To make matters worse, when write-downs are large enough, they subject large trading firms to margin calls because they used their assets as collateral for trading. This is akin to a situation where you've paid every mortgage payment but because the sale price of your house just dropped through the floor, the bank calls in your entire note.

When this happens to enough banks, you get a domino effect and the system collapses.

But maybe I'm still missing something.

Posted by: Cassandra at February 11, 2009 01:42 PM

Either way, your example was very easy to follow, unlike most of what I've read on this topic!

Posted by: Cassandra at February 11, 2009 01:45 PM

I think this is a fairly easy to follow summary of the pros and cons of suspending mark to market rules:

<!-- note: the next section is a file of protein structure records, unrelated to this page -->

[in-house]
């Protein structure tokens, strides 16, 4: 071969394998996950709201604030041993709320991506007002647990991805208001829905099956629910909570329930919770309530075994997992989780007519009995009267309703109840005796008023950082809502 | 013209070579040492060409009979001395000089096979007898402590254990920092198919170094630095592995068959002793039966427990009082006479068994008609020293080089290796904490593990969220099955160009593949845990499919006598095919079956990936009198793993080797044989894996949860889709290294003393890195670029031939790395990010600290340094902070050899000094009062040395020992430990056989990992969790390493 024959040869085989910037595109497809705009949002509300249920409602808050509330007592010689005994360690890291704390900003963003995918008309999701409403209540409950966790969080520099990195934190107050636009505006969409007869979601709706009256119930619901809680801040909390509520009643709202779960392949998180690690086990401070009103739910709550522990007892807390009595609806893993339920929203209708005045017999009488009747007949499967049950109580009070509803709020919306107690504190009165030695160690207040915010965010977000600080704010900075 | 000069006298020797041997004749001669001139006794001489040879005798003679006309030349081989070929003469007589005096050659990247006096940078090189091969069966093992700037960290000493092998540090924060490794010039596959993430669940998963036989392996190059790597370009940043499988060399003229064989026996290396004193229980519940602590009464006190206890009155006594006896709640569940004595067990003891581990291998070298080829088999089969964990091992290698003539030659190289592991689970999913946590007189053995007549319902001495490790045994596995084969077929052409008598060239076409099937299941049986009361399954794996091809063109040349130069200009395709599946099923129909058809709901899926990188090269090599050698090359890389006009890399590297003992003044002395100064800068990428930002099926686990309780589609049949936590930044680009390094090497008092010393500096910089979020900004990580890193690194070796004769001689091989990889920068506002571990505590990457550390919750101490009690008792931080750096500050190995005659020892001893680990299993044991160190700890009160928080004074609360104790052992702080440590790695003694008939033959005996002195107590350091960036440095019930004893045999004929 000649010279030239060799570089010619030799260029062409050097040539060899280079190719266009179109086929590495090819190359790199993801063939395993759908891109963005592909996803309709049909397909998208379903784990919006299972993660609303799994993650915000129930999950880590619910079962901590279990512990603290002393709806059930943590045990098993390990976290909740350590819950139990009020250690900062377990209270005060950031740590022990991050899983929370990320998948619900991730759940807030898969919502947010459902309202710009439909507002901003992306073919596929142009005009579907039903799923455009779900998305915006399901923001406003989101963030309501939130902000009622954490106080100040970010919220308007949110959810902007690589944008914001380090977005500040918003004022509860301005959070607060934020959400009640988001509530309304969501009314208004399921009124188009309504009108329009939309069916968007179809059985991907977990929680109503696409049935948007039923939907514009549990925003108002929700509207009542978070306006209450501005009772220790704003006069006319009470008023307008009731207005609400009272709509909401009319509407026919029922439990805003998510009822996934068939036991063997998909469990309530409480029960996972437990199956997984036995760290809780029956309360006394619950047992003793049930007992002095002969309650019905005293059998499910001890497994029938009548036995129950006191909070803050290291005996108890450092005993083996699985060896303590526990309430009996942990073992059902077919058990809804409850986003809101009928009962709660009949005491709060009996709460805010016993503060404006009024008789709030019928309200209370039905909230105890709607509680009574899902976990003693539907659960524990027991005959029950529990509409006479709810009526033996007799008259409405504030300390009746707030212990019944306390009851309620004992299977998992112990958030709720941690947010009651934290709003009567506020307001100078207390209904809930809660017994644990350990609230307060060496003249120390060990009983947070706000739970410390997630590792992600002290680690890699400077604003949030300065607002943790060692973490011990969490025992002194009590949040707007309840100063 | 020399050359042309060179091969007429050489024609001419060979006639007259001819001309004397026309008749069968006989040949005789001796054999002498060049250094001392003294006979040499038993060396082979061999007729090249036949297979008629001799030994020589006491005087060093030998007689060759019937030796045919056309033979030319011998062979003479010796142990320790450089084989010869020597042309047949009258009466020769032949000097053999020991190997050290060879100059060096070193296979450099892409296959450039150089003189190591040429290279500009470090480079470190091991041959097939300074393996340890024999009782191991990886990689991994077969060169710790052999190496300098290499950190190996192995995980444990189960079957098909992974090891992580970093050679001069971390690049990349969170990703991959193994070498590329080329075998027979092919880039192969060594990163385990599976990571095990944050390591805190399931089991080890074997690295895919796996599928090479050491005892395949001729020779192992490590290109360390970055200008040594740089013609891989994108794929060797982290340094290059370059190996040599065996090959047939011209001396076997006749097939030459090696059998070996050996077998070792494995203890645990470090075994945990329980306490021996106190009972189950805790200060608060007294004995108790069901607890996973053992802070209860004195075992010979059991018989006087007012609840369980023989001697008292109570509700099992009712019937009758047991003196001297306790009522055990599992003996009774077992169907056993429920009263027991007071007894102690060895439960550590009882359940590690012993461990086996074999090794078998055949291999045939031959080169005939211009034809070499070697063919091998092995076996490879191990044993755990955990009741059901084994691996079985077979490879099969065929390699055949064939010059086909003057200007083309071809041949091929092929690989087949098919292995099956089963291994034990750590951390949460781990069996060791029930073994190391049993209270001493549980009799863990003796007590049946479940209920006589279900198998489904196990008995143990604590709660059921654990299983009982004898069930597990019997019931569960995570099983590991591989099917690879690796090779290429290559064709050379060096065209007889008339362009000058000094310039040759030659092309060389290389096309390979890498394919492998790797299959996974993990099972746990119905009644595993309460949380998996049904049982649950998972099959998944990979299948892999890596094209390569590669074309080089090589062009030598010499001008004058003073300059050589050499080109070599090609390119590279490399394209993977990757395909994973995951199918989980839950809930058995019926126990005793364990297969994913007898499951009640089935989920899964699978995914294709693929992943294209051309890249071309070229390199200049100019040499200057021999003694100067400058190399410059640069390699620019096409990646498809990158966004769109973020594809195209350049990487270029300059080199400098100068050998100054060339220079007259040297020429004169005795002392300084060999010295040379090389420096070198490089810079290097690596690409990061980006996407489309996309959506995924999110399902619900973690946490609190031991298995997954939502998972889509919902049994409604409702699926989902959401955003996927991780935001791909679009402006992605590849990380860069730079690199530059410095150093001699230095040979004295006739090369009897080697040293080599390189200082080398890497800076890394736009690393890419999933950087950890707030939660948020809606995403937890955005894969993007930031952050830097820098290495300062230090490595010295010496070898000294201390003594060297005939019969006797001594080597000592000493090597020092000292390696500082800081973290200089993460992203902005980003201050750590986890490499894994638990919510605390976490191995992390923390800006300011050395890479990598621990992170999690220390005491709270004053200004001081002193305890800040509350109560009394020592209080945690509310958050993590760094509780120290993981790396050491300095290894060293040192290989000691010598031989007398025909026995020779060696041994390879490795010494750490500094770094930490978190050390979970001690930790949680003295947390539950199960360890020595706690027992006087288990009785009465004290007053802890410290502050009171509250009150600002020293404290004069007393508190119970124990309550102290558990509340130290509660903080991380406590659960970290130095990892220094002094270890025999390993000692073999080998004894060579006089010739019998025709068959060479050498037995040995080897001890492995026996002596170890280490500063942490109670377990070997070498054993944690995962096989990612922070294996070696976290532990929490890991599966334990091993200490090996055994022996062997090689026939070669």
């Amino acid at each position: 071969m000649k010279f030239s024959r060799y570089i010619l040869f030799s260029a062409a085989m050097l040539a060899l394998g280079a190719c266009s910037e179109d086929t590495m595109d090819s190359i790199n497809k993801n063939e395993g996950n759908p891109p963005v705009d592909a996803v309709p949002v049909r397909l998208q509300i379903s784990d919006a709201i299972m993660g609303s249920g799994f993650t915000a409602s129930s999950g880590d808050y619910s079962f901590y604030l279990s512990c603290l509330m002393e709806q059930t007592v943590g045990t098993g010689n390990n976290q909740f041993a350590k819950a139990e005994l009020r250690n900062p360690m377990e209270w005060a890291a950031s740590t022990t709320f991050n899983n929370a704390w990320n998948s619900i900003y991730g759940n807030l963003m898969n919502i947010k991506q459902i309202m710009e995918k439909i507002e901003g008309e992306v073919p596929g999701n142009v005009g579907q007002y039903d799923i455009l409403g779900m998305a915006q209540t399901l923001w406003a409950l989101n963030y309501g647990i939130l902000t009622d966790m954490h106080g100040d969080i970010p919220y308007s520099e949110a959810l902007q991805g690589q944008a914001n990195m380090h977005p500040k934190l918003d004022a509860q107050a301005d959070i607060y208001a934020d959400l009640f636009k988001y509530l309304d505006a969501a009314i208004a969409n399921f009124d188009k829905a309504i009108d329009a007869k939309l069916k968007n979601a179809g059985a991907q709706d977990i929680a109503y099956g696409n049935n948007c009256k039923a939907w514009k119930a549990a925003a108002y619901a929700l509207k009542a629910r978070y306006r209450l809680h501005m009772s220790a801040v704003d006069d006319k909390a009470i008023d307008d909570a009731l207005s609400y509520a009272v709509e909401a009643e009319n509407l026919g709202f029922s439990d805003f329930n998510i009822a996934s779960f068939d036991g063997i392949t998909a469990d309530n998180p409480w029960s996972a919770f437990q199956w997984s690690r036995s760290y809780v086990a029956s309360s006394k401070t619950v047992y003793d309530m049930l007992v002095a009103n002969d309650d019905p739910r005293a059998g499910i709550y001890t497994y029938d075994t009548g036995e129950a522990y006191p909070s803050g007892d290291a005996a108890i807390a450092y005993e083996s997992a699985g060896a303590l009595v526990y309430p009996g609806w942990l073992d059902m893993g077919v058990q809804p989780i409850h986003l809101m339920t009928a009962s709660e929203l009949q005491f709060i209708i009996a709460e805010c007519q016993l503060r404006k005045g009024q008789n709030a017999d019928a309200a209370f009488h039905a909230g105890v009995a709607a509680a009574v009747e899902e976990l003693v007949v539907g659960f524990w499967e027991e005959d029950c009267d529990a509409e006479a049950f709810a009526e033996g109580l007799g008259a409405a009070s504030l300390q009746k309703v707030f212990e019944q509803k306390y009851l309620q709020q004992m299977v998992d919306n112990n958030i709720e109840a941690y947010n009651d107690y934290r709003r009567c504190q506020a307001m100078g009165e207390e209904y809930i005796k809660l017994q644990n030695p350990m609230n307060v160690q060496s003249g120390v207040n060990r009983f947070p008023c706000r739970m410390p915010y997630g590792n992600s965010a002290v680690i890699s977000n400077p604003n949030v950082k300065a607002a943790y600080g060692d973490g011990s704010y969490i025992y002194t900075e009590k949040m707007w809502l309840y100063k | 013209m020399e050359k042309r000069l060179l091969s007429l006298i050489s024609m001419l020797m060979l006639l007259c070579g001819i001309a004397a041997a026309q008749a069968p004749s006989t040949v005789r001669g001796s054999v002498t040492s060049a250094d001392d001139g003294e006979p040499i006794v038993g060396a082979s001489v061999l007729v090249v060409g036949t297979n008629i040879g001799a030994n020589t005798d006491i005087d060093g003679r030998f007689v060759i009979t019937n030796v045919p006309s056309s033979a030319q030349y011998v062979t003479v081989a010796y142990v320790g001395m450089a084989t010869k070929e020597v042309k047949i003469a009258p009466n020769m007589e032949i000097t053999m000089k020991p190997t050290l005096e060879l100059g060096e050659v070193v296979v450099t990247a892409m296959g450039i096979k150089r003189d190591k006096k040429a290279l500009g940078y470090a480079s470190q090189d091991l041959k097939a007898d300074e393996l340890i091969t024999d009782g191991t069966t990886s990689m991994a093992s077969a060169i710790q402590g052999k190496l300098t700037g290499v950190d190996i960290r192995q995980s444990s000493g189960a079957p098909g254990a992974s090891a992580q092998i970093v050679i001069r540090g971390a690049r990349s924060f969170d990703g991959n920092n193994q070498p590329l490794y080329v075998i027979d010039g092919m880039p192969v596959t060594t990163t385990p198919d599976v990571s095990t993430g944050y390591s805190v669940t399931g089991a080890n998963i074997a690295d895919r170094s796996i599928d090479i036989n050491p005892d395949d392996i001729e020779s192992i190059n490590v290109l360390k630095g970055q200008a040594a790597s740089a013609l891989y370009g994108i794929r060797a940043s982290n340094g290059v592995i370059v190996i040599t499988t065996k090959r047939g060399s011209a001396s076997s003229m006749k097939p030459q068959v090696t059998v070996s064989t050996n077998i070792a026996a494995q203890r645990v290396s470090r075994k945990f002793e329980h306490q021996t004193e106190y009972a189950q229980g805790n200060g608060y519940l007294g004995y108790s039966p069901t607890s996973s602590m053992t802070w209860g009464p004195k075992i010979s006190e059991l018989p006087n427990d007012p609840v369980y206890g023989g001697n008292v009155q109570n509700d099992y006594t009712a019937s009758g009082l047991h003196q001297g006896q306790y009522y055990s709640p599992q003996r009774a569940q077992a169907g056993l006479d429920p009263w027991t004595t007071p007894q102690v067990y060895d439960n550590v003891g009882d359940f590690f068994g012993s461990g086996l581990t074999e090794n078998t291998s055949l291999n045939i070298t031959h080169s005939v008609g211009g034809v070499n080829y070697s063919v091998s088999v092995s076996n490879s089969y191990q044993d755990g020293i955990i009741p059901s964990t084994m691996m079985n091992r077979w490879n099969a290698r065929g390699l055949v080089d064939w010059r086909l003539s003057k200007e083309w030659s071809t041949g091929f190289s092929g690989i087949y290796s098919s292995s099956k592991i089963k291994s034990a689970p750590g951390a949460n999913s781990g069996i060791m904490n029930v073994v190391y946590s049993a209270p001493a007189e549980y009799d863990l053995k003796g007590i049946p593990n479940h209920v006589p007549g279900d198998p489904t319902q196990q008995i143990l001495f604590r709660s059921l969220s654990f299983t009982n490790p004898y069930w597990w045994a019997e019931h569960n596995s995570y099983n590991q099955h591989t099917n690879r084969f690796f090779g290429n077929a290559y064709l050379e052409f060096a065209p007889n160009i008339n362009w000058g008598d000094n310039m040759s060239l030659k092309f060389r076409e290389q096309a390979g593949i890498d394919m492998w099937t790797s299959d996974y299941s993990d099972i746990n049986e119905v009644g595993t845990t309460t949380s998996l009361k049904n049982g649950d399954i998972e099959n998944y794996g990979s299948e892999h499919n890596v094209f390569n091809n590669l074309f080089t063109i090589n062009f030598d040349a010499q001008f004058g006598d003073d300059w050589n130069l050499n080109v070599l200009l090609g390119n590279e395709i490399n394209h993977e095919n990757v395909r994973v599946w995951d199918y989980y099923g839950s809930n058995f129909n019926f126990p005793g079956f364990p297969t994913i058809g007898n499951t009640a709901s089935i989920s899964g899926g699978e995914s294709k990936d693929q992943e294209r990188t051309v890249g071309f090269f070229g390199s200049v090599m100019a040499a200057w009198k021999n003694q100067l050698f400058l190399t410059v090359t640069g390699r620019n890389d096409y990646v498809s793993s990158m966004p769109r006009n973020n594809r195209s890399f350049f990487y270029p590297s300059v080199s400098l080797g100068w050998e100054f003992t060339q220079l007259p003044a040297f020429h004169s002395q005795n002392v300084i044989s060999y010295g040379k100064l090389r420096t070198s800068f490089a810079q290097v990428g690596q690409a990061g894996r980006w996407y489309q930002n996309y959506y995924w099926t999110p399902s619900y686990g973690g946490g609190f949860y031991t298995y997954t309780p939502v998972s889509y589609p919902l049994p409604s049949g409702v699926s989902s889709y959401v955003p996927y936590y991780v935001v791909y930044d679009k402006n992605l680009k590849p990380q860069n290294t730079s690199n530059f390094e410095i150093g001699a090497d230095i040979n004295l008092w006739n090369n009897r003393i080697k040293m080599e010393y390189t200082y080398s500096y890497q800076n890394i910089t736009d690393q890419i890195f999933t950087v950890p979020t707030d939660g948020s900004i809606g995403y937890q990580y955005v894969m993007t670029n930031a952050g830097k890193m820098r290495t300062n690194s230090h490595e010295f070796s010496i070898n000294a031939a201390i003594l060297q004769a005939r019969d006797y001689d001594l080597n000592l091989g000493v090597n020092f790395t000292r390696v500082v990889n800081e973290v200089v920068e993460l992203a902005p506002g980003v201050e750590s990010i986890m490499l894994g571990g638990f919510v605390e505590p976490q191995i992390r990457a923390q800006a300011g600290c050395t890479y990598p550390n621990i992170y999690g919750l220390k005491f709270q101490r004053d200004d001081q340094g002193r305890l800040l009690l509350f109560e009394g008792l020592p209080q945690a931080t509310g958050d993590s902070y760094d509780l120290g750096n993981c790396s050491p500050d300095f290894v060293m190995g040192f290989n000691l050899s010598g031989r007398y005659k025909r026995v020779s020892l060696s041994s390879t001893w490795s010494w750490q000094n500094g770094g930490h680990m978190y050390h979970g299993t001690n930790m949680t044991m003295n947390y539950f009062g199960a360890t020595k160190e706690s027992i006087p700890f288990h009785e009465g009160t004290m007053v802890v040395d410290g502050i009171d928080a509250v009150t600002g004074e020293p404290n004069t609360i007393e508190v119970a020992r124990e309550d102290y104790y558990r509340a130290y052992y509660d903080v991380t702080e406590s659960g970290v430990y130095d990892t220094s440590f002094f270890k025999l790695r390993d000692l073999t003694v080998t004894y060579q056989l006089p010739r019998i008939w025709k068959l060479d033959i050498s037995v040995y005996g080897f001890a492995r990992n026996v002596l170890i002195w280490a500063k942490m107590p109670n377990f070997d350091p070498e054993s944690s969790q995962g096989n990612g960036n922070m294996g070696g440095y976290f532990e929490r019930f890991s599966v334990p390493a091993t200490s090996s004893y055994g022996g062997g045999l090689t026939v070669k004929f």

http://www.bloomberg.com/apps/news?pid=20601087&sid=adXpiEdV8qa4&refer=home

Posted by: Cassandra at February 11, 2009 01:49 PM

Cass,
Not having read your links (I've got a day job!), the problem I have read with mark to market (especially mortgaged backed securities!) is that no one really knows WHAT they are worth, so the tendency "at this moment" is to UNDERVALUE them, rather than overvalue them (over-valuing is part of what got us into this pickle).
The result is that people are selling bank stocks SHORT, in anticipation of the banks stocks going down, because those darned bank mortgage securities are constantly falling (see Tigerhawk's graphic today on expected rollover loan problems through 2012).
The bear market in bank stocks is driving banks out of business (literally). This happened in the Great Depression with a lot of companies, as the big traders (such as Joseph Kennedy, Sr.) DROVE the stock market way down because they were agressive bear buyers (buying short, betting that the stock would go down). SEC reforms later in the 30's were supposed to halt that practice. Well.